Monday, June 25, 2018
Milliron Monday: Everyone Loves Horses 6 25 18
Sit tall in the saddle; Hold your head up high
Keep your eyes fixed where the trail meets the sky
And live like you ain’t afraid to die
Don’t be scared, just enjoy the ride.
‘The Ride’ Chris LeDoux
Originally, the first chapter of Dr. Smith’s Biography Milliron: Dr. Abbott “Pete” Smith, D.V.M. The Biography, was Bud. After many edits and reviews, I decided to make the story of Bud the Prologue vs. Chapter 1. The story of Bud introduces you to Dr. Pete Smith and his charismatic character. Pete was rough, tough, just like John Wayne. He could ride a horse and feel every muscle and tendon the horse was using – and he could also tell you the name of each muscle, tendon, etc., and explain how they worked. He was an expert equine veterinarian and known for his pioneer horse surgeries. But the story of Bud is about Pete - the man who kept the trails clean on Milliron Farm, his love for horses, his compassion for life on the trail.
Bud was the horse Pete was riding the day of his harrowing ride through the Milliron Farm woods. Farmhand, Ibrahim Schubert was there to eyewitness the event. Here is an excerpt from the Prologue of Milliron: Dr. Abbott “Pete” Smith, D.V.M. The Biography…
Pete gathered Bud to a trot at the trailhead, just above the house. Ibrahim was close behind with Junie. They worked their way to the cliff pasture below the Negro Den, a locally famous cave where slaves hid during the Underground Railroad. Riding above the edge of the cliff, to the top meadow, Pete decided to stop and secure his raincoat. The raincoat was neatly folded and securely tied to the back of his saddle cantle. Crunch. Crumble...
The crumbling noise of the raincoat on his haunches was more than Bud could take. This time the Arabian side of Bud’s brain took over and he spooked! Whirling in a panic, throwing Pete off balance. “Whoa!” Pete tried to make a quick dismount and was able to free his boot from the right stirrup, but the left boot wouldn’t budge! The move alarmed Bud even more and he was off on a dead run back to the barn, unmercifully dragging Pete.
Pete’s left special-order logging boot was wedged in the Monte Foreman stirrup. The quarter-inch logging spikes gripped the stirrup without signs of release. This would be the point where it is suggested that you do not wear logging boots while riding horseback.
Custom made by White Boots, USA, Pete’s boots had metal toe cleats, spikes screwed into the soles for added traction and durability. Not just ordinary boots, the shafts came up to Pete’s calves. Secured by nylon laces, these boots did not easily come off.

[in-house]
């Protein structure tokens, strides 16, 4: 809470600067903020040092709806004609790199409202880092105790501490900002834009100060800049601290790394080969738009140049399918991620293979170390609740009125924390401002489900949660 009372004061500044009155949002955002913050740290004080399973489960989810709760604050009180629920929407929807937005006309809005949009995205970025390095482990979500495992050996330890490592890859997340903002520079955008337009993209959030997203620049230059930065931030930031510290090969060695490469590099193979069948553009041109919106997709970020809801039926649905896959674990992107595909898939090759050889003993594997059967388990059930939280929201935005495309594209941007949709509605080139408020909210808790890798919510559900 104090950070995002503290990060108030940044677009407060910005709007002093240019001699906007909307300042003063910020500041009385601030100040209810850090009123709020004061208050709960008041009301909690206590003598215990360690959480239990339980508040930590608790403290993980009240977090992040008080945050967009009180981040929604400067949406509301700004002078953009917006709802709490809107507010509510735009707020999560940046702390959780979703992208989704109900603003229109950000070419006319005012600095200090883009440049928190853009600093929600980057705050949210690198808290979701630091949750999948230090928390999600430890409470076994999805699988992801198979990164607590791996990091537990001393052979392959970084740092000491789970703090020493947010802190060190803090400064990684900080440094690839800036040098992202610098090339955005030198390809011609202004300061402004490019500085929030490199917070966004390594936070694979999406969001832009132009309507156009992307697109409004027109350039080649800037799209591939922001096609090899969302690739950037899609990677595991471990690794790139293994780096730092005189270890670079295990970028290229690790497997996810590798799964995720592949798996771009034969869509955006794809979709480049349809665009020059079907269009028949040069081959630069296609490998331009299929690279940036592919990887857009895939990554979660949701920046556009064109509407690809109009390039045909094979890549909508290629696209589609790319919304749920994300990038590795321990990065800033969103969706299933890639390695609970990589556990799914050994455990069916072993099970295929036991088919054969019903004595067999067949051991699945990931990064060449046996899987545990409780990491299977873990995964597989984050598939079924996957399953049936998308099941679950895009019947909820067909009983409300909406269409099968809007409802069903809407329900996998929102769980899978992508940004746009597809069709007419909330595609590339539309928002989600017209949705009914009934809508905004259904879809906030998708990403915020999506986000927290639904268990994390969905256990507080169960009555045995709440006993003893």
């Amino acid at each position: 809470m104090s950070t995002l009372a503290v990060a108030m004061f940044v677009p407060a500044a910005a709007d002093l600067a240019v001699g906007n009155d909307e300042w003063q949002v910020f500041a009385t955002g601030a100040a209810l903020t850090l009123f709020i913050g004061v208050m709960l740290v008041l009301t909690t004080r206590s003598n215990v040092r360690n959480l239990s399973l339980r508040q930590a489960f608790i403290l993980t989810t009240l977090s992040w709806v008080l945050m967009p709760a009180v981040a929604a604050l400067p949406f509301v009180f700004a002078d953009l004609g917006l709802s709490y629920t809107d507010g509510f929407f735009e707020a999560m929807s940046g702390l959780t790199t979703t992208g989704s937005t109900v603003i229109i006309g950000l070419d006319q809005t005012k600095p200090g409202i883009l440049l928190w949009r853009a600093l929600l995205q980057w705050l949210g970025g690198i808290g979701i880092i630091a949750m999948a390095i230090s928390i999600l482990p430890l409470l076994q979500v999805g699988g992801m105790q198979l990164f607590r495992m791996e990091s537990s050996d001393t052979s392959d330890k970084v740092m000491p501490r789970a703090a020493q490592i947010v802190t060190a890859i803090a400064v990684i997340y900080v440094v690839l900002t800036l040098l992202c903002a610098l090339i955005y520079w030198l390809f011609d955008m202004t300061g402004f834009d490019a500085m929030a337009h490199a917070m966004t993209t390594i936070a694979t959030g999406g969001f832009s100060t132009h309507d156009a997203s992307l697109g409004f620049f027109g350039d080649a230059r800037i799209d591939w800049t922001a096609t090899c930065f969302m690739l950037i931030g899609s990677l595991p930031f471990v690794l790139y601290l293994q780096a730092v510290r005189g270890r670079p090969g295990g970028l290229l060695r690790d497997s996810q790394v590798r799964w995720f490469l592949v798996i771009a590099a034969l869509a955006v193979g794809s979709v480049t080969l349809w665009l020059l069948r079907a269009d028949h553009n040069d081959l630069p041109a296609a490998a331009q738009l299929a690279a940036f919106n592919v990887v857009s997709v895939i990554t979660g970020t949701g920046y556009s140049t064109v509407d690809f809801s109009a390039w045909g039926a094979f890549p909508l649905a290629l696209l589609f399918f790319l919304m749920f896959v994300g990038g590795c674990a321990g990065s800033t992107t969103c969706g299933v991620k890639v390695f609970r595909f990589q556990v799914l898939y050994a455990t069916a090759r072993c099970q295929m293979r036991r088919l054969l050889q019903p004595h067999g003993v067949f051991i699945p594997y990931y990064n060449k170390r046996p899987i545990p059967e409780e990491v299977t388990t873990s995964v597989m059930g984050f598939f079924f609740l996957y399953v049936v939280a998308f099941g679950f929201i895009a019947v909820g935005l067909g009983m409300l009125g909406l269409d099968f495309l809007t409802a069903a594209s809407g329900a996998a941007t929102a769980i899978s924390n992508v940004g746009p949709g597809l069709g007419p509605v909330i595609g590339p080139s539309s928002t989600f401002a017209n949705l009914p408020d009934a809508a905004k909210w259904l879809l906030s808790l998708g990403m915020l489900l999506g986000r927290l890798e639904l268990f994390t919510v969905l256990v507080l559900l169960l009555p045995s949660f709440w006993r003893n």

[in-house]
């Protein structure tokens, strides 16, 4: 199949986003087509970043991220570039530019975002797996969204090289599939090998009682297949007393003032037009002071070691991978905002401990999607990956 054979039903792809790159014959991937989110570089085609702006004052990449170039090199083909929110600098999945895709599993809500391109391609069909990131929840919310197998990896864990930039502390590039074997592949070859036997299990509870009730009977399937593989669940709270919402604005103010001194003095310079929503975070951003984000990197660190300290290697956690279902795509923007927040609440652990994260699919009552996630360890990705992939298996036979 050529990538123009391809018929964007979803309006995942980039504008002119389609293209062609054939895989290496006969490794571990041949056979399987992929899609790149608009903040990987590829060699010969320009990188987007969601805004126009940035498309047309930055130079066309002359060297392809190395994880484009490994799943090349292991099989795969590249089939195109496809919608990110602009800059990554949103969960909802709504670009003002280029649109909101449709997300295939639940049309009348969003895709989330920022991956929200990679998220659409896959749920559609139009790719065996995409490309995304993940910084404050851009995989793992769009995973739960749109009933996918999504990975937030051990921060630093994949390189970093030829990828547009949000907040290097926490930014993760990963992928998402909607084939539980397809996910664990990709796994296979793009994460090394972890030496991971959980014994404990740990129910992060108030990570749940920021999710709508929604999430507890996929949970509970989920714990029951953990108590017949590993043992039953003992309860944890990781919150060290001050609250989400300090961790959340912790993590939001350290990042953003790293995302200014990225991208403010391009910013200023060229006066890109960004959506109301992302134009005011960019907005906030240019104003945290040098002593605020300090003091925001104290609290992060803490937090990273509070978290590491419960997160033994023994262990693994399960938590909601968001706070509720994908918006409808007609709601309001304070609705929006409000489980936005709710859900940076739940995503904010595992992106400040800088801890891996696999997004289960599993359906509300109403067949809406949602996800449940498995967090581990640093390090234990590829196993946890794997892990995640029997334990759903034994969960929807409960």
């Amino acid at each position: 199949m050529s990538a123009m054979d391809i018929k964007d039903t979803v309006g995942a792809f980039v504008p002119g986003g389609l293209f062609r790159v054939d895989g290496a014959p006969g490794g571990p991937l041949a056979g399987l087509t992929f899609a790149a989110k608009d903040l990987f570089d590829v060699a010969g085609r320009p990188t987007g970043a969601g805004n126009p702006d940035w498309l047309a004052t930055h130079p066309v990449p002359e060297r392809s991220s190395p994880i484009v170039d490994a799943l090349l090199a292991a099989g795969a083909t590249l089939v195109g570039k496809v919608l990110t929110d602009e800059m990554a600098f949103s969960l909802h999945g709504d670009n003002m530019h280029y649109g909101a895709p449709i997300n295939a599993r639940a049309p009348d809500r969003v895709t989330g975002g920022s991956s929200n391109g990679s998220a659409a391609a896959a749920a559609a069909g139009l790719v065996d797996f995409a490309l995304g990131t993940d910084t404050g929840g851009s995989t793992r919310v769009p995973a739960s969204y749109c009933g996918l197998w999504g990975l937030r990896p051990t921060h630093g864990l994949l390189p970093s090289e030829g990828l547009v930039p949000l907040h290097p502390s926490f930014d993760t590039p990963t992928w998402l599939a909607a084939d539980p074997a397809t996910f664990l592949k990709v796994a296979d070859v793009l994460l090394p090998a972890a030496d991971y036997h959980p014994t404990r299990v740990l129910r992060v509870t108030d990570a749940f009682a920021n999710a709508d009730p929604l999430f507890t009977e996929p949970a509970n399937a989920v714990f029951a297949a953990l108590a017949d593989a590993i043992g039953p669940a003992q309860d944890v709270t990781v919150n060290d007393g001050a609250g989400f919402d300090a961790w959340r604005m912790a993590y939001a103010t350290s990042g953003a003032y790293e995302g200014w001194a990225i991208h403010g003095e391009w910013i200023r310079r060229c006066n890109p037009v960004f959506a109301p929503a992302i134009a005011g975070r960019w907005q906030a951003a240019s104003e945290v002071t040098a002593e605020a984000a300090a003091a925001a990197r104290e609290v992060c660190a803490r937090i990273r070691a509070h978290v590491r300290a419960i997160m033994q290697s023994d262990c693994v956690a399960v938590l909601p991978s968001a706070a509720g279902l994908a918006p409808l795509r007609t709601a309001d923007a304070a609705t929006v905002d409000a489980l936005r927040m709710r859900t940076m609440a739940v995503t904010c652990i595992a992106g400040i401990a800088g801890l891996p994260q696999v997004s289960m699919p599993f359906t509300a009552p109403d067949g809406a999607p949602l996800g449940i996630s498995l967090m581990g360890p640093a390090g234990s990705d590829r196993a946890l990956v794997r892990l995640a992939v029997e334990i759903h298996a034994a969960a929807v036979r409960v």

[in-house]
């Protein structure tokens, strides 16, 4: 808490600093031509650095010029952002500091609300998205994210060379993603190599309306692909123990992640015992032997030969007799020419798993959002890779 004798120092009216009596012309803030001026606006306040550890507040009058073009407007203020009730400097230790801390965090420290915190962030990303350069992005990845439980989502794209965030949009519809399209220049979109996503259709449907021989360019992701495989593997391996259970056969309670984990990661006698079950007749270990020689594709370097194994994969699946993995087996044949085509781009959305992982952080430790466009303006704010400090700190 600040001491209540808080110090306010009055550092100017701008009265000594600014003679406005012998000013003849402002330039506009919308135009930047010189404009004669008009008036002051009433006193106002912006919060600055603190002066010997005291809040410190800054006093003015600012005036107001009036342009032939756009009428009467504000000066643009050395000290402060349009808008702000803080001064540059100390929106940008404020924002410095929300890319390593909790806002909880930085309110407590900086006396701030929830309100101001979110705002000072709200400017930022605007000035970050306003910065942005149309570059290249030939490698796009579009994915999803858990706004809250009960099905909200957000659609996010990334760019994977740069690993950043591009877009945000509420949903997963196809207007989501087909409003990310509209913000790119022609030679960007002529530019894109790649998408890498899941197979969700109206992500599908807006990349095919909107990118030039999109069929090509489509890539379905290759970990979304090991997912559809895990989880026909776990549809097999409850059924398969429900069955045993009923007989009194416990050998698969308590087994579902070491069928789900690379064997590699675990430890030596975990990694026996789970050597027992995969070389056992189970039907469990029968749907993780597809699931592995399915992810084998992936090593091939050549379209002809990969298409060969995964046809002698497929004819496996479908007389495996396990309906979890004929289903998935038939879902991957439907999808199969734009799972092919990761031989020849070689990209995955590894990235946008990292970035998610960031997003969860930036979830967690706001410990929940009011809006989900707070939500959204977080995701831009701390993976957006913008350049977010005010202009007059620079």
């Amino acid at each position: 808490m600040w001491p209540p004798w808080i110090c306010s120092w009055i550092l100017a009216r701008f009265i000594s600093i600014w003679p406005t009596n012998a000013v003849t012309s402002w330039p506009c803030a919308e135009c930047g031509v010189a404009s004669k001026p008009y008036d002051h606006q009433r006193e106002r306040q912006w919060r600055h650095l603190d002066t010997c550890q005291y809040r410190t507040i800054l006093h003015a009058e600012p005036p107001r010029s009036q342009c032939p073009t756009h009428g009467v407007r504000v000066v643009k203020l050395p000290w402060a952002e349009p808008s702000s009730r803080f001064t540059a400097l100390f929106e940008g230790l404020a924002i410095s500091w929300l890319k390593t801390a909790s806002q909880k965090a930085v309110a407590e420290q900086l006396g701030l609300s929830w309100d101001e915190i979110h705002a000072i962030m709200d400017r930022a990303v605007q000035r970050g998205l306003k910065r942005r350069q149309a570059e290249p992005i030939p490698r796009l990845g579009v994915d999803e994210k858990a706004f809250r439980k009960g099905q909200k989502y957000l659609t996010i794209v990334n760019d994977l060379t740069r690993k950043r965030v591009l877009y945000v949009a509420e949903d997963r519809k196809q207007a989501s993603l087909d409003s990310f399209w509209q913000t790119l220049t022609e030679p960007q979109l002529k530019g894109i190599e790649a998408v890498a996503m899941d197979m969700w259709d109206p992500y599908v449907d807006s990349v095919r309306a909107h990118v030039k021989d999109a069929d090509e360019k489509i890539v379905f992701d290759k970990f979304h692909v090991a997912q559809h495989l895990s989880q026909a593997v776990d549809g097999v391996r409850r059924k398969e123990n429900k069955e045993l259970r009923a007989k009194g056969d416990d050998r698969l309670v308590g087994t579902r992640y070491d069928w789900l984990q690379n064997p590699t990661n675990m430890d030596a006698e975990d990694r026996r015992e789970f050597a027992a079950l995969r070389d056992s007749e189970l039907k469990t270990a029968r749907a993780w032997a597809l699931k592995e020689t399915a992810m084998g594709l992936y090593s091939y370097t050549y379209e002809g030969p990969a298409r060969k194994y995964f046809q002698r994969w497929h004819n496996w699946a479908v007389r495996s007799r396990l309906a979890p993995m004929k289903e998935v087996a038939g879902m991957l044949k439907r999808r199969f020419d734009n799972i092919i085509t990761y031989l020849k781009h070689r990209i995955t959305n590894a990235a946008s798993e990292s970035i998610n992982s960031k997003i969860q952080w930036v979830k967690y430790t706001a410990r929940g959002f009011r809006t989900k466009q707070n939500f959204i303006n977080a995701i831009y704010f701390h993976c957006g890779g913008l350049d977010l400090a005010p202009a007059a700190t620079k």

Pete was in a precarious situation. His six-foot frame was in peril. “Whoa!!” Pete yelled again emphatically, along with some other explicit interjections. Bud didn’t recognize the desperate timbre of Pete’s voice. Pete’s arms and head bounced wildly as the horse plunged through the dense forest. Pete tried to slide back into the saddle, but his hand couldn’t reach the saddle horn. It was so far away! Reins flying, branches cracking, brambles groping, hooves pounding; it was no use. Bud mistook Pete’s flailing arms as a signal to run harder and faster.
Ibrahim and Junie looked on in disbelief as Pete and Bud raced by; jumping fallen trees, weaving through prickly thickets, and dodging pendulous grapevines. Pete was being perilously dragged. Both arms flew over his head, his right leg pounding onto the saddle with Bud’s every stride. He looked like a ragdoll tossed to the wind.
Wham! Pete’s body slammed into a large fallen tree as Bud raced by. Mouth agape and in shock, Ibrahim followed in chase to stop the runaway horse, but to no avail. Running through the dense woodland, Ibrahim spotted Pete’s new wallet gun lying on the forest floor. It must have fallen out of Pete’s pocket. Ibrahim was thinking how lucky Pete was that he hadn’t been shot in the foot! He grabbed the gun and kept running.
Read more of Pete’s wild ride and his life in his biography, available from , , or locally at Little Professor Book Center, Athens, Ohio. If you have a copy, write a review. Books do not have to be purchased online to write a review.
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If you have a story to tell about Dr. Smith, please send to firstname.lastname@example.org to be included in Tails of a Country Vet Volume II !
Connect with Author Gina McKnight
Through captivating, powerful, and emotional anecdotes, we celebrate the life of Dr. Abbott P. Smith. His biography takes the reader from smiles to laughter to empathy and tears. Dr. Smith gave to us compelling lessons learned from animals; the role animals play in the human condition, the joy of loving an animal, and the awe of their spirituality. A tender and profound look into the life of a skilled and pioneer veterinarian.